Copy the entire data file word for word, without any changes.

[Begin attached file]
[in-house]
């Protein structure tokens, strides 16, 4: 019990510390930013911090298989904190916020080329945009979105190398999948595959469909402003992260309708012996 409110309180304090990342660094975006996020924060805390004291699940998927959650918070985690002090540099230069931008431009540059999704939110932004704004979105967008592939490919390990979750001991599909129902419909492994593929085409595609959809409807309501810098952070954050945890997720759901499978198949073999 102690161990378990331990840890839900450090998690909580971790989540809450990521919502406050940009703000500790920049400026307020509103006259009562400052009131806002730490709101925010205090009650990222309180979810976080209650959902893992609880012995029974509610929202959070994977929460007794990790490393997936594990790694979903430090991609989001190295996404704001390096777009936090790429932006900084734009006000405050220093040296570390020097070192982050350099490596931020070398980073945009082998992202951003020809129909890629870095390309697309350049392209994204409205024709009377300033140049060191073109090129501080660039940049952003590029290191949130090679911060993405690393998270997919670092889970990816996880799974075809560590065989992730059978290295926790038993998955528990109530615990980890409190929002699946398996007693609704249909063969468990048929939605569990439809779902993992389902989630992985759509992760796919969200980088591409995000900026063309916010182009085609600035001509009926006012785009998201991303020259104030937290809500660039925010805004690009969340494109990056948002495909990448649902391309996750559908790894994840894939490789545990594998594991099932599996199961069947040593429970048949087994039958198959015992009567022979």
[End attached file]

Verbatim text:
[in-house]
């Protein structure tokens, strides 16, 4: 019990510390930013911090298989904190916020080329945009979105190398999948595959469909402003992260309708012996 409110309180304090990342660094975006996020924060805390004291699940998927959650918070985690002090540099230069931008431009540059999704939110932004704004979105967008592939490919390990979750001991599909129902419909492994593929085409595609959809409807309501810098952070954050945890997720759901499978198949073999 102690161990378990331990840890839900450090998690909580971790989540809450990521919502406050940009703000500790920049400026307020509103006259009562400052009131806002730490709101925010205090009650990222309180979810976080209650959902893992609880012995029974509610929202959070994977929460007794990790490393997936594990790694979903430090991609989001190295996404704001390096777009936090790429932006900084734009006000405050220093040296570390020097070192982050350099490596931020070398980073945009082998992202951003020809129909890629870095390309697309350049392209994204409205024709009377300033140049060191073109090129501080660039940049952003590029290191949130090679911060993405690393998270997919670092889970990816996880799974075809560590065989992730059978290295926790038993998955528990109530615990980890409190929002699946398996007693609704249909063969468990048929939605569990439809779902993992389902989630992985759509992760796919969200980088591409995000900026063309916010182009085609600035001509009926006012785009998201991303020259104030937290809500660039925010805004690009969340494109990056948002495909990448649902391309996750559908790894994840894939490789545990594998594991099932599996199961069947040593429970048949087994039958198959015992009567022979």